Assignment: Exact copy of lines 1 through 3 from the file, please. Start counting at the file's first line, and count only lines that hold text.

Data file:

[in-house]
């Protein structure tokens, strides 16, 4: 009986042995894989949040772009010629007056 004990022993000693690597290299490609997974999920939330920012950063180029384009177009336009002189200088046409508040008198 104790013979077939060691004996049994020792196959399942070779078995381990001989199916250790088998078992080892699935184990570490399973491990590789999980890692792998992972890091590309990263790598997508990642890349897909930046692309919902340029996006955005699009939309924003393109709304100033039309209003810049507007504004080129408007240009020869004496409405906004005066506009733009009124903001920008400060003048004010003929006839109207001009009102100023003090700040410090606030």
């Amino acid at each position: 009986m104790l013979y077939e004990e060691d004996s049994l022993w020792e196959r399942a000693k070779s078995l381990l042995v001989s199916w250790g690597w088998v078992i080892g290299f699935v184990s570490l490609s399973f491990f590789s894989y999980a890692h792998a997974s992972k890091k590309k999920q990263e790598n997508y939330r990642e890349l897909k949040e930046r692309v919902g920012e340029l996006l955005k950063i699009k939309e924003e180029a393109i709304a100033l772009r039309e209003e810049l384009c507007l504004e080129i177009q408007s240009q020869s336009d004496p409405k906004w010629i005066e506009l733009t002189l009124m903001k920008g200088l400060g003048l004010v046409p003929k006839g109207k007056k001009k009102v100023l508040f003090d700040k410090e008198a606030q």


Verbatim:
[in-house]
């Protein structure tokens, strides 16, 4: 009986042995894989949040772009010629007056 004990022993000693690597290299490609997974999920939330920012950063180029384009177009336009002189200088046409508040008198 104790013979077939060691004996049994020792196959399942070779078995381990001989199916250790088998078992080892699935184990570490399973491990590789999980890692792998992972890091590309990263790598997508990642890349897909930046692309919902340029996006955005699009939309924003393109709304100033039309209003810049507007504004080129408007240009020869004496409405906004005066506009733009009124903001920008400060003048004010003929006839109207001009009102100023003090700040410090606030």
């Amino acid at each position: 009986m104790l013979y077939e004990e060691d004996s049994l022993w020792e196959r399942a000693k070779s078995l381990l042995v001989s199916w250790g690597w088998v078992i080892g290299f699935v184990s570490l490609s399973f491990f590789s894989y999980a890692h792998a997974s992972k890091k590309k999920q990263e790598n997508y939330r990642e890349l897909k949040e930046r692309v919902g920012e340029l996006l955005k950063i699009k939309e924003e180029a393109i709304a100033l772009r039309e209003e810049l384009c507007l504004e080129i177009q408007s240009q020869s336009d004496p409405k906004w010629i005066e506009l733009t002189l009124m903001k920008g200088l400060g003048l004010v046409p003929k006839g109207k007056k001009k009102v100023l508040f003090d700040k410090e008198a606030q």